He didn’t know where to look, and then he caught sight of a board flying up from the floor, a piece of the cover his father had built over the sump pump, secure and childproof, another vestige of his toddler years. The white one-by-four clattered and then lay still atop the first board, their bent nails sticking up.

The sluagh squeezed its head through the gap, the fetid bag compressing and expanding like a water balloon. Bile scorched his throat as his stomach lurched. Fingered paws gripped the sides of the opening, another red muffler curled among the left paw’s digits. Their eyes met, the hunter and its prey. For a moment, neither moved. Even the worms in the sluagh’s head stopped wriggling.

“I’m gonna fight this time,” said James. “I’ll smash that bag of brains if you come closer.” He shook the bat, banking his hopes on a show of force.

The mouth resumed masticating and the worms wriggling. The mangy back arched above the broken cover.

James charged across the floor and swung the bat down with the force of several men. The sluagh ducked beneath what remained of the cover as the bat split every board into splintered spikes pointing down into the hole.

“Damn you,” he cursed.

The sluagh stared up at him from the pit. The broken boards casting shadows across its head, jagged bands of black and gray.

James dashed toward the door and pulled it closed on his way out. His father owned a gun, a revolver secreted in a dresser drawer. He wedged the bat against the door frame between the floor and the knob. Paws and hands slapped the floor behind the door and then a thud shook it and the knob rattled. Doesn’t have to hold long, he thought, just long enough to get the gun.

He sprinted up the stairs and pushed the door as he turned the knob. The door opened a sliver then refused with a metallic clink as the hook strained against the eye.

“Open the door,” he screamed. He beat the door with his fist. “Open the door.”

At the bottom of the stairs, the laundry room door rattled under the sluagh’s assault. The bat turned every time the sluagh shook the knob, ever so minutely slipping out of position.

James launched into the door with his shoulder. Once, twice, until the eye ripped out of the frame, another vestige of childhood destroyed. He stumbled onto the landing as the door knob smacked the wall, cracking the plaster which fell to the floor in chips and dust. Below, the bat clanked against the concrete and rolled to a stop at the base of the stairs.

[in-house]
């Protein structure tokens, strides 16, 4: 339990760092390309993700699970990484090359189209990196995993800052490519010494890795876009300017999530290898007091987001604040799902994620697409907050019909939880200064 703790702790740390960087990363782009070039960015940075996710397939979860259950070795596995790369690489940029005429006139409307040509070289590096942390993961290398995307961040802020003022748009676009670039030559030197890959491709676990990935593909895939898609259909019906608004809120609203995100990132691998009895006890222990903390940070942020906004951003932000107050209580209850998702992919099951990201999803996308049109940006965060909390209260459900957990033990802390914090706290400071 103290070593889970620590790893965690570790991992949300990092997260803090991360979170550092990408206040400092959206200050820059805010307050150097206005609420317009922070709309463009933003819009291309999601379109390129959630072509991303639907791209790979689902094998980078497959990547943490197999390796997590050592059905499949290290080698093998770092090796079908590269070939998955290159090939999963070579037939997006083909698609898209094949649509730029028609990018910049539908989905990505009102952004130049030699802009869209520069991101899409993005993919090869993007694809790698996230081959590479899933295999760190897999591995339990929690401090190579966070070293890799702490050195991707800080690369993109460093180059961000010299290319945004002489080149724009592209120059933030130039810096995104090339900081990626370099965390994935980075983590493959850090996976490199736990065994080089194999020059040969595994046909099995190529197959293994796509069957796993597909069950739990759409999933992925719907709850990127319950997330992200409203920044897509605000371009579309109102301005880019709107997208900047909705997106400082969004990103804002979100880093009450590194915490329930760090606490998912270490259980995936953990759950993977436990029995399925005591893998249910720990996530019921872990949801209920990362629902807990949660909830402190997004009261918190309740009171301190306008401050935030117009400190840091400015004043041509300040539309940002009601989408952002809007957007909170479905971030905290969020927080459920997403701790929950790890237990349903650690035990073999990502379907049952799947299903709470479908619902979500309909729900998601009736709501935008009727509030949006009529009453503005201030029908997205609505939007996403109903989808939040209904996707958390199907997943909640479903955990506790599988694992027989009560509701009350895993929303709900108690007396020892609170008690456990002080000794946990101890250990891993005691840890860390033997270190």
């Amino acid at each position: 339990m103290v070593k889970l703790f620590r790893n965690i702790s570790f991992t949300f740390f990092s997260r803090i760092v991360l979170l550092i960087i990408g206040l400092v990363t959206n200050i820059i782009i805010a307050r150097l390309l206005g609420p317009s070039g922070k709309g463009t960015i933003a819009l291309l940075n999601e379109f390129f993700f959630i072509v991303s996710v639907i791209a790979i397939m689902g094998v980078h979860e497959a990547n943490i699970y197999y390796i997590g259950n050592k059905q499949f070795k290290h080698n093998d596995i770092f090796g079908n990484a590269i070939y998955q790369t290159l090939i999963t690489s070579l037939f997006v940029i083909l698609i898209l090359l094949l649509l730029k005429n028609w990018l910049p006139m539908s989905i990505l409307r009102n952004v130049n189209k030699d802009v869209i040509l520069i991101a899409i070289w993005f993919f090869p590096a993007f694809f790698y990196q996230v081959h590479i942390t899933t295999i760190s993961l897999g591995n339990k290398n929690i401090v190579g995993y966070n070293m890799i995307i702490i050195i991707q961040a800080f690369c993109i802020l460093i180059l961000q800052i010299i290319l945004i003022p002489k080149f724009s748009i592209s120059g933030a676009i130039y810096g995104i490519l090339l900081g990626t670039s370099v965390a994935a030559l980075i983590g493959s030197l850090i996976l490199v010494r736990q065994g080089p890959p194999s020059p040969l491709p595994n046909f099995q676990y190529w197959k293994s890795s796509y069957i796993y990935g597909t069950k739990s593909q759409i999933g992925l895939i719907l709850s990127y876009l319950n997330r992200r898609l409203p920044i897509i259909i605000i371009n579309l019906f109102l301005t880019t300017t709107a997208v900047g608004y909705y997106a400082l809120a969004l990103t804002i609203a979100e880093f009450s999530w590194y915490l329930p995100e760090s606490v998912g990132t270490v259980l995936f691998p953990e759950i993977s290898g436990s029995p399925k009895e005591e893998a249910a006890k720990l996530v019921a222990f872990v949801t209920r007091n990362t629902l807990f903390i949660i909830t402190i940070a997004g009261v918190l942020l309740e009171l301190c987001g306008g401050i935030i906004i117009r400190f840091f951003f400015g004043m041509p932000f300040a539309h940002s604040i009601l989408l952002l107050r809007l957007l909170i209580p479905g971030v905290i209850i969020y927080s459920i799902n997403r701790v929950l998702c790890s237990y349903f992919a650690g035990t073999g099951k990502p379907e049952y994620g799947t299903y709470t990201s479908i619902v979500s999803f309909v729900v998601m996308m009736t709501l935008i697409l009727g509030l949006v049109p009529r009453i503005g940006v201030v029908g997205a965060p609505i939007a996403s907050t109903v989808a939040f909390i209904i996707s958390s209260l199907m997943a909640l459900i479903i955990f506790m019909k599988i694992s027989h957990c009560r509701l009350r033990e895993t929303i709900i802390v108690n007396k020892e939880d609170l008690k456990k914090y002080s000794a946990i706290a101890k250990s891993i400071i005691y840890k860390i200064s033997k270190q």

“Jimmy? What are you doing?” Alicia stood in the kitchen in lounge pants, a long-sleeved t-shirt, and a pink, terry-cloth robe draped over her shoulders.

James glanced down the stairs long enough to see the sluagh bounding upward, stretching its legs and body to take two steps with each leap. “Come on,” he said, brushing past her.

Alicia leaned past James to peer down the stairs. She screamed as shrill and piercing as a smoke detector.

James grabbed her arm through the terry cloth and pulled his shrieking sister through the kitchen and past the dining room table with the sluagh in pursuit, clicking and slapping across the linoleum, only two steps behind.

He flung his sister into the living room. Still gripping the robe, he wheeled about to face the creature which skidded to a stop. “Get Dad’s gun,” he said. Tiger hissed and growled over James’s shoulder from her perch on the armoire.

“Jimmy,” shrieked Alicia. “Mom! Dad!”

“Get the gun,” James repeated.

The sluagh advanced, rocking its head from side to side like a cobra with its hood spread, preparing to strike. Its back legs tensed, ready to leap.

James snapped at the sluagh with the robe to keep it off balance. His mother screamed behind him. He focused on the sluagh, aiming for the eyes, the fathomless black opals that belied nothing.

“The gun, Sam,” cried his mother. “Get the gun.”

The sluagh grabbed the robe with its hands, attempting to pull James off his feet.

A gun exploded behind James’s left shoulder. The first bullet burned a hole through the dining room table. The second shattered a window. The sluagh continued to jerk on the robe, its viciousness undeterred in the tug-of-war with James.

“Don’t shoot Jimmy,” shouted Alicia.

“The police. Alicia,” screamed his mother. “Call the police.”